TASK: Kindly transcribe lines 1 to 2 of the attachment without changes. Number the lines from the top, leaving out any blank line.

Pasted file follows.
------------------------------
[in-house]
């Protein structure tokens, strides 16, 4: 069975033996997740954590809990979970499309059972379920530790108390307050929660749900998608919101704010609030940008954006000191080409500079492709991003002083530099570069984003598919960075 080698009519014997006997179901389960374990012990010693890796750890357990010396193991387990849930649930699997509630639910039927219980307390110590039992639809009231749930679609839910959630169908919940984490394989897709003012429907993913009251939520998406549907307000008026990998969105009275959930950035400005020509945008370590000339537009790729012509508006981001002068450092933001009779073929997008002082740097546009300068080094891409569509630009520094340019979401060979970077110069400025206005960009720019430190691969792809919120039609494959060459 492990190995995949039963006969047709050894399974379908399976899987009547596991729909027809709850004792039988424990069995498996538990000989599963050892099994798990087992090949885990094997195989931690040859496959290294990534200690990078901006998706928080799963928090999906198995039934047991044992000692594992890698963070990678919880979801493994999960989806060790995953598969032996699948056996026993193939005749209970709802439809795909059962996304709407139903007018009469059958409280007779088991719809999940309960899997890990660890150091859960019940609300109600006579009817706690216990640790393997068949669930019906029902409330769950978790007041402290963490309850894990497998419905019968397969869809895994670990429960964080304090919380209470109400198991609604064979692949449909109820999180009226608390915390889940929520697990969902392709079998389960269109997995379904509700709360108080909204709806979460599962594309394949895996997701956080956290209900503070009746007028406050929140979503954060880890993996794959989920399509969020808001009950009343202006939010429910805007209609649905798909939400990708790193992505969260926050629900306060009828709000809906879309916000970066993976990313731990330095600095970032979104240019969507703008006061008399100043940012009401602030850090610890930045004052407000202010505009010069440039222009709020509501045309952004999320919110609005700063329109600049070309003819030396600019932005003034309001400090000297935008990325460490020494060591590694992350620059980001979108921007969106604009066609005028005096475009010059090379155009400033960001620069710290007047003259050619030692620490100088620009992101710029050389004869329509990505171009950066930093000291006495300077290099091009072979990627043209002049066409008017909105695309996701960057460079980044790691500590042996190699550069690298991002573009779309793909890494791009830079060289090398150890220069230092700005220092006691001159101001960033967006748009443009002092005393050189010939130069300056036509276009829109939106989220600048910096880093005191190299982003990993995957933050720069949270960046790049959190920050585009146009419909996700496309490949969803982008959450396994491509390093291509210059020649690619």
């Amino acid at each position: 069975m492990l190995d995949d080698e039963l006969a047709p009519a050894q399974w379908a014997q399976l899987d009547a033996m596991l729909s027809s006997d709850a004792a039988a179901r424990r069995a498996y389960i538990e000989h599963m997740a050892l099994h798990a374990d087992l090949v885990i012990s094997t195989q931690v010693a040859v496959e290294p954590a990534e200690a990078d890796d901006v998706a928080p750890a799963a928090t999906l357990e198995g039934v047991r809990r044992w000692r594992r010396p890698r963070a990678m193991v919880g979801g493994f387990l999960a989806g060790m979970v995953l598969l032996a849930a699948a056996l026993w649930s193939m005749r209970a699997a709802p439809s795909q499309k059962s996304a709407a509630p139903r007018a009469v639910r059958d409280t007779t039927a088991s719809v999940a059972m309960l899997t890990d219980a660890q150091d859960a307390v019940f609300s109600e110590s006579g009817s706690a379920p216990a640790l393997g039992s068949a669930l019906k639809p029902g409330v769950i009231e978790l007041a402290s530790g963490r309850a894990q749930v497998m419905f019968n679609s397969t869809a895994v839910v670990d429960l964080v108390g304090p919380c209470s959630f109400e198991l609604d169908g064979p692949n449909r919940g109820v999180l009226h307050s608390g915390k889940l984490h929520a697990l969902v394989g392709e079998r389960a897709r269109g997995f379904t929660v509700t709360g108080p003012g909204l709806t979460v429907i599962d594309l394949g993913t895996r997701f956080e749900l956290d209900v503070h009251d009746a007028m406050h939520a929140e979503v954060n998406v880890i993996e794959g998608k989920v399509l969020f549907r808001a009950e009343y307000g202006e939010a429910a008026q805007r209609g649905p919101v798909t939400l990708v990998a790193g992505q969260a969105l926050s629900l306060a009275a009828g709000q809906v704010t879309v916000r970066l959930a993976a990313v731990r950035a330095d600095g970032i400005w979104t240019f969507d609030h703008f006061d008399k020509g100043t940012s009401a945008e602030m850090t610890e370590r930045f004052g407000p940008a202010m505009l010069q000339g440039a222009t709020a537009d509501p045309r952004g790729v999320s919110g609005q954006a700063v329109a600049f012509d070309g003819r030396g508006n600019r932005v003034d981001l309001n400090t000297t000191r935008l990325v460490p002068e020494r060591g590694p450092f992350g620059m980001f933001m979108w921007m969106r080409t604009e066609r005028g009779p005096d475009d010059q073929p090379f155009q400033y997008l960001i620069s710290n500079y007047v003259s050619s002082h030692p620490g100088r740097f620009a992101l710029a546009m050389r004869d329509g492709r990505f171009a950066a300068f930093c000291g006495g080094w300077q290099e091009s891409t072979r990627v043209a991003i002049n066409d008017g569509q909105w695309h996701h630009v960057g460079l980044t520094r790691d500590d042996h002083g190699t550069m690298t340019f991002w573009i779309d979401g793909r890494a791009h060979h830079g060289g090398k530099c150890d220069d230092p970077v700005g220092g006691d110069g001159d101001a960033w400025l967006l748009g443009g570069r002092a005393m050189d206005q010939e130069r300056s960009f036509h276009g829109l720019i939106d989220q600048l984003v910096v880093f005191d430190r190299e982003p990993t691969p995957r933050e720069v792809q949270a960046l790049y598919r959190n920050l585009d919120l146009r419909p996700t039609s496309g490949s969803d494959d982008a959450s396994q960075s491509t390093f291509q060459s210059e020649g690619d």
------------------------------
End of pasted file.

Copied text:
[in-house]
């Protein structure tokens, strides 16, 4: 069975033996997740954590809990979970499309059972379920530790108390307050929660749900998608919101704010609030940008954006000191080409500079492709991003002083530099570069984003598919960075 080698009519014997006997179901389960374990012990010693890796750890357990010396193991387990849930649930699997509630639910039927219980307390110590039992639809009231749930679609839910959630169908919940984490394989897709003012429907993913009251939520998406549907307000008026990998969105009275959930950035400005020509945008370590000339537009790729012509508006981001002068450092933001009779073929997008002082740097546009300068080094891409569509630009520094340019979401060979970077110069400025206005960009720019430190691969792809919120039609494959060459 492990190995995949039963006969047709050894399974379908399976899987009547596991729909027809709850004792039988424990069995498996538990000989599963050892099994798990087992090949885990094997195989931690040859496959290294990534200690990078901006998706928080799963928090999906198995039934047991044992000692594992890698963070990678919880979801493994999960989806060790995953598969032996699948056996026993193939005749209970709802439809795909059962996304709407139903007018009469059958409280007779088991719809999940309960899997890990660890150091859960019940609300109600006579009817706690216990640790393997068949669930019906029902409330769950978790007041402290963490309850894990497998419905019968397969869809895994670990429960964080304090919380209470109400198991609604064979692949449909109820999180009226608390915390889940929520697990969902392709079998389960269109997995379904509700709360108080909204709806979460599962594309394949895996997701956080956290209900503070009746007028406050929140979503954060880890993996794959989920399509969020808001009950009343202006939010429910805007209609649905798909939400990708790193992505969260926050629900306060009828709000809906879309916000970066993976990313731990330095600095970032979104240019969507703008006061008399100043940012009401602030850090610890930045004052407000202010505009010069440039222009709020509501045309952004999320919110609005700063329109600049070309003819030396600019932005003034309001400090000297935008990325460490020494060591590694992350620059980001979108921007969106604009066609005028005096475009010059090379155009400033960001620069710290007047003259050619030692620490100088620009992101710029050389004869329509990505171009950066930093000291006495300077290099091009072979990627043209002049066409008017909105695309996701960057460079980044790691500590042996190699550069690298991002573009779309793909890494791009830079060289090398150890220069230092700005220092006691001159101001960033967006748009443009002092005393050189010939130069300056036509276009829109939106989220600048910096880093005191190299982003990993995957933050720069949270960046790049959190920050585009146009419909996700496309490949969803982008959450396994491509390093291509210059020649690619």